The South Dakota Republican leadership, like many of their counterparts in Mississippi, oppose accepting federal funds to provide health insurance for primarily the working poor.
In South Dakota, the Republican leadership tried to prevent approval of an upcoming citizen-sponsored ballot initiative that would mandate the expansion of Medicaid if passed by voters in November. In a preemptive move, South Dakota legislators placed a constitutional amendment on the June party primary election ballot that would have required any citizen-sponsored initiative going forward (such as Medicaid expansion on the November ballot) to garner the approval of 60% of voters instead of the customary majority vote to pass.
South Dakotans rejected the constitutional amendment earlier this month, setting the table for their likely approval in November of the citizen-sponsored initiative to expand Medicaid to provide health insurance for primarily the working poor.
In Mississippi, if not for the action of elected officials, a proposal to expand Medicaid also most likely would have been on the upcoming November ballot. But unlike in South Dakota, the aim of the elected officials in Mississippi was not to stop Medicaid expansion, though that was one result of their actions.
In May 2021, the Mississippi Supreme Court ruled invalid a citizen-sponsored initiative to approve medical marijuana. In doing so, the 9-member elected Supreme Court also ruled invalid the entire initiative process. That decision halted the effort of Medicaid expansion supporters, including the Mississippi Hospital Association, to garner the required number of signatures needed to place the initiative on the November 2022 ballot.
Legislators said during the 2022 session they would fix the language that led to the Supreme Court ruling the initiative process invalid and reinstate it. But in the end, legislators could not agree on that fix and the session ended without legislators restoring the initiative process.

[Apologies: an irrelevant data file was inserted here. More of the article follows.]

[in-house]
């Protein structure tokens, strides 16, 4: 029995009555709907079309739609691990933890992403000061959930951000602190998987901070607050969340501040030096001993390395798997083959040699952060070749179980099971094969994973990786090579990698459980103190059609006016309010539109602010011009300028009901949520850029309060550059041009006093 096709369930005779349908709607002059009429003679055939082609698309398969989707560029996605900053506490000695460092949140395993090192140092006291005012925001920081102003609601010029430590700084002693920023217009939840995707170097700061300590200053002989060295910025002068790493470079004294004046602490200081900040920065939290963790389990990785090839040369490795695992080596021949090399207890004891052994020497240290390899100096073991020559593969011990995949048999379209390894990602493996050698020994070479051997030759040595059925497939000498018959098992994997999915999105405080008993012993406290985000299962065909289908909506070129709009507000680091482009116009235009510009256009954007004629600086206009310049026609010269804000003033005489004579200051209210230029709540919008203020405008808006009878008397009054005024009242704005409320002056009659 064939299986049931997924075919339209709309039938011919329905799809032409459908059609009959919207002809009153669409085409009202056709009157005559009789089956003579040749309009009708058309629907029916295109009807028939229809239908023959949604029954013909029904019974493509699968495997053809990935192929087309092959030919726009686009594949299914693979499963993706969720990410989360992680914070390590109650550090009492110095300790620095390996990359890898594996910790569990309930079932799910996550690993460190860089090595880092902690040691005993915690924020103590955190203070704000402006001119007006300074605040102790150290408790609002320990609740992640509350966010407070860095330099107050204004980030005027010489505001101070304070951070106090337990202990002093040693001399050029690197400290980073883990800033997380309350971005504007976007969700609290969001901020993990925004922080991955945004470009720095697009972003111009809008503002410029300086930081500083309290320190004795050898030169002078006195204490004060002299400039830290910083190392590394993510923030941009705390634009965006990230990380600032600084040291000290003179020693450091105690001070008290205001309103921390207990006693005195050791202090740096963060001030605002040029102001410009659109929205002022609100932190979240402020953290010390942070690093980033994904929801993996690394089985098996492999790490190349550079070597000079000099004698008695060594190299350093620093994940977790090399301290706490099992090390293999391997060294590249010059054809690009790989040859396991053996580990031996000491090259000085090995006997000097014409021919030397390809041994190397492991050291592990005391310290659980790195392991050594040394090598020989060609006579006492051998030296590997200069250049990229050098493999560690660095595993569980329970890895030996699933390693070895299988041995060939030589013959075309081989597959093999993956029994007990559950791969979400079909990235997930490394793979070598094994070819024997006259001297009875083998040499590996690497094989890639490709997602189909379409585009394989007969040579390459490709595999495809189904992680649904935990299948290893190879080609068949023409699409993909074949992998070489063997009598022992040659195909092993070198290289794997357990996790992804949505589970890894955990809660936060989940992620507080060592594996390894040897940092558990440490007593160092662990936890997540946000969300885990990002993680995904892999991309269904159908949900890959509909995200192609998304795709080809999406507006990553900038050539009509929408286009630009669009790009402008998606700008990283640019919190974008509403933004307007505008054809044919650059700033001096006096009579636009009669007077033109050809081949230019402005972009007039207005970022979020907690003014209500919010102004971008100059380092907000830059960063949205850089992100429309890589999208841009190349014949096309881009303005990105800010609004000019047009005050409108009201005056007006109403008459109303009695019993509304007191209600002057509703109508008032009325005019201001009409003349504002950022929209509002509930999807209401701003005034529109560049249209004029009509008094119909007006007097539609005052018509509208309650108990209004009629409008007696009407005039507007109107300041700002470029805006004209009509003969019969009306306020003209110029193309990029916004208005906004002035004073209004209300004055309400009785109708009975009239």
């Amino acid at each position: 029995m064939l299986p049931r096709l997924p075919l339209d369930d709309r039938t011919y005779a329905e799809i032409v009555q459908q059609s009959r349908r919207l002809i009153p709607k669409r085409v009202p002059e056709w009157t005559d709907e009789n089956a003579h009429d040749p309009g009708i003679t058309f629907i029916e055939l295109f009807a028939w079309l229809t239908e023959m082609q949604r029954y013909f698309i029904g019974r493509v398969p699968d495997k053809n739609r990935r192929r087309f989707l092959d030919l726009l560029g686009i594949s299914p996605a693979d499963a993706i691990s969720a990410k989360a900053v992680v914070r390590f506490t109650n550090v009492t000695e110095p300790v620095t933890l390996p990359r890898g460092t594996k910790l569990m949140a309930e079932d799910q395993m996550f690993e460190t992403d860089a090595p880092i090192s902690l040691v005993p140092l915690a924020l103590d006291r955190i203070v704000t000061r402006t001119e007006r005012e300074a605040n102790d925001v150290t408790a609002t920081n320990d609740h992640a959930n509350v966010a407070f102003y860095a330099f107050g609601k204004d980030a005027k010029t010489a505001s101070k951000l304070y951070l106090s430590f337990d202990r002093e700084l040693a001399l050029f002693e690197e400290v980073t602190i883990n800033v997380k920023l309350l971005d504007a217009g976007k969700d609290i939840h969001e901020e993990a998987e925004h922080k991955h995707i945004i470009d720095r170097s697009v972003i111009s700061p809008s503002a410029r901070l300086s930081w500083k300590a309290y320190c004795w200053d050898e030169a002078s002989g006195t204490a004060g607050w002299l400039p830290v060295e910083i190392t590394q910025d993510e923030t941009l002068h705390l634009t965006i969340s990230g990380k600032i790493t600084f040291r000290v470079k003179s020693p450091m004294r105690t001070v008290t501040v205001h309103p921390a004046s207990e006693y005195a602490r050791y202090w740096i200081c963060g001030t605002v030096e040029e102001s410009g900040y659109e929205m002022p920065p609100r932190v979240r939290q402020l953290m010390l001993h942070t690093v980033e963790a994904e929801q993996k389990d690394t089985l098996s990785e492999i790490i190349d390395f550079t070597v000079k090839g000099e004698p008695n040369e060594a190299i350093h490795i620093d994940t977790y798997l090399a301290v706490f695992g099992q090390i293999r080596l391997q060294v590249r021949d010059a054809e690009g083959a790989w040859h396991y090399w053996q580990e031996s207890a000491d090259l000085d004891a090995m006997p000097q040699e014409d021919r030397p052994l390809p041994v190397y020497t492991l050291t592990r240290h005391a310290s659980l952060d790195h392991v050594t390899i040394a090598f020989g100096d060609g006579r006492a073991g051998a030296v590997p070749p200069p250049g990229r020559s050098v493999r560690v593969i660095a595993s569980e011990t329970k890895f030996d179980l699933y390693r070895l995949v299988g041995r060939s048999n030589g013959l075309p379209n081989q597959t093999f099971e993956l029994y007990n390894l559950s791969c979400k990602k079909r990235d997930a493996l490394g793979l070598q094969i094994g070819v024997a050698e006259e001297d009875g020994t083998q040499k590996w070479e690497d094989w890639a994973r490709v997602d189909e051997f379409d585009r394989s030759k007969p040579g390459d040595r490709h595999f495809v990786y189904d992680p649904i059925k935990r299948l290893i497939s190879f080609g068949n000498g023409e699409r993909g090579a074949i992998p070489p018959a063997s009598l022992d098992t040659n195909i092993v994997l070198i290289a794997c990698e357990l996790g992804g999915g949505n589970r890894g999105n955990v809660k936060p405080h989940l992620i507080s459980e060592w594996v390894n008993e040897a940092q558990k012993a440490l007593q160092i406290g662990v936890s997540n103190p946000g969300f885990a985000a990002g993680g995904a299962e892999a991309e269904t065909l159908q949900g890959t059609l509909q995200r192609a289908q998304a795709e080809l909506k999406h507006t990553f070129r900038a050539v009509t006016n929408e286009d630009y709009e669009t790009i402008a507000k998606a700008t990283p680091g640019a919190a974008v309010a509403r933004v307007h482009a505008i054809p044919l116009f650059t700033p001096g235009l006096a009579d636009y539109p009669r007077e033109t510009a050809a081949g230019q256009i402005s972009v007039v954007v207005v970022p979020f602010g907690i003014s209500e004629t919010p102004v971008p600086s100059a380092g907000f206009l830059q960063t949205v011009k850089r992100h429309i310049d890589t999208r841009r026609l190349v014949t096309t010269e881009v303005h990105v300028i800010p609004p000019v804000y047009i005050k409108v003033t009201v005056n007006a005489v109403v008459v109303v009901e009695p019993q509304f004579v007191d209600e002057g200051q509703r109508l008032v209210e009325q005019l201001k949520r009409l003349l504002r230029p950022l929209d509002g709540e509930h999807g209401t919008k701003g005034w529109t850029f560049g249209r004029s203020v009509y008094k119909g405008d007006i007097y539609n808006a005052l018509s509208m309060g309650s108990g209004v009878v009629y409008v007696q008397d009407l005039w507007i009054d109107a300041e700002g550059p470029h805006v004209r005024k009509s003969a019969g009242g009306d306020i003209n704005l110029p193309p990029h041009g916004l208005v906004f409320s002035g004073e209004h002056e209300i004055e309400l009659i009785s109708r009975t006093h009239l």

It would be easy to assume that legislators failed to restore the initiative process because they wanted to prevent another effort to place Medicaid expansion on the ballot. But the facts do not necessarily support that assumption.
One of the primary opponents of Medicaid expansion is House Speaker Philip Gunn. But Gunn was backing a proposal to restore the initiative process with essentially the same signature mandates as the original process.
Over in the Senate, Lt. Gov. Delbert Hosemann, the presiding officer, has indicated support for some form of Medicaid expansion. But it was Hosemann’s Senate leadership that was arguing for requiring a much greater number of signatures to place an issue on the ballot. The Senate’s proposal would have more than doubled the number of signatures needed to place an issue on the ballot, making it more difficult for the Medicaid expansion supporters to succeed. In the end the two sides could not reach agreement on the mandated number of signatures.
In essence, the House, where Gunn opposes Medicaid expansion, was fighting not to make it more difficult to place issues on the ballot while the Senate, where Hosemann has indicated some support for Medicaid expansion, was advocating for making it much more difficult to place issues on the ballot.
Unless Gunn was using some super Jedi mind game where he was tricking the Senate with reverse psychology, his intent was not to block the initiative from being used for Medicaid expansion.
But it would make sense that those opposed to Medicaid expansion would be leery of the initiative process. After all, voters in six Republican states have subverted the wishes of their elected officials and expanded Medicaid.
As mentioned, South Dakota will likely be the seventh this November. And polls indicate Mississippians would have approved Medicaid expansion had it reached the ballot this fall.
The only state where the ballot initiative to expand Medicaid was not successful thus far, other than Mississippi, is Florida. And in that case, legislators were successful in changing the rules of signature gathering mid-stream and throwing up legal obstacles to the effort to expand Medicaid through the ballot initiative.
Thus far, 38 states have expanded Medicaid. The North Carolina Legislature is considering a Medicaid expansion proposal. Of those states that have not expanded Medicaid, only three — South Dakota, Wyoming and Florida — have mechanisms for citizens to bypass the Legislature and place initiatives on the ballot.
Perhaps there will be efforts again in the 2023 Legislature to restore the initiative process in Mississippi and give Medicaid supporters another opportunity to place the issue before voters.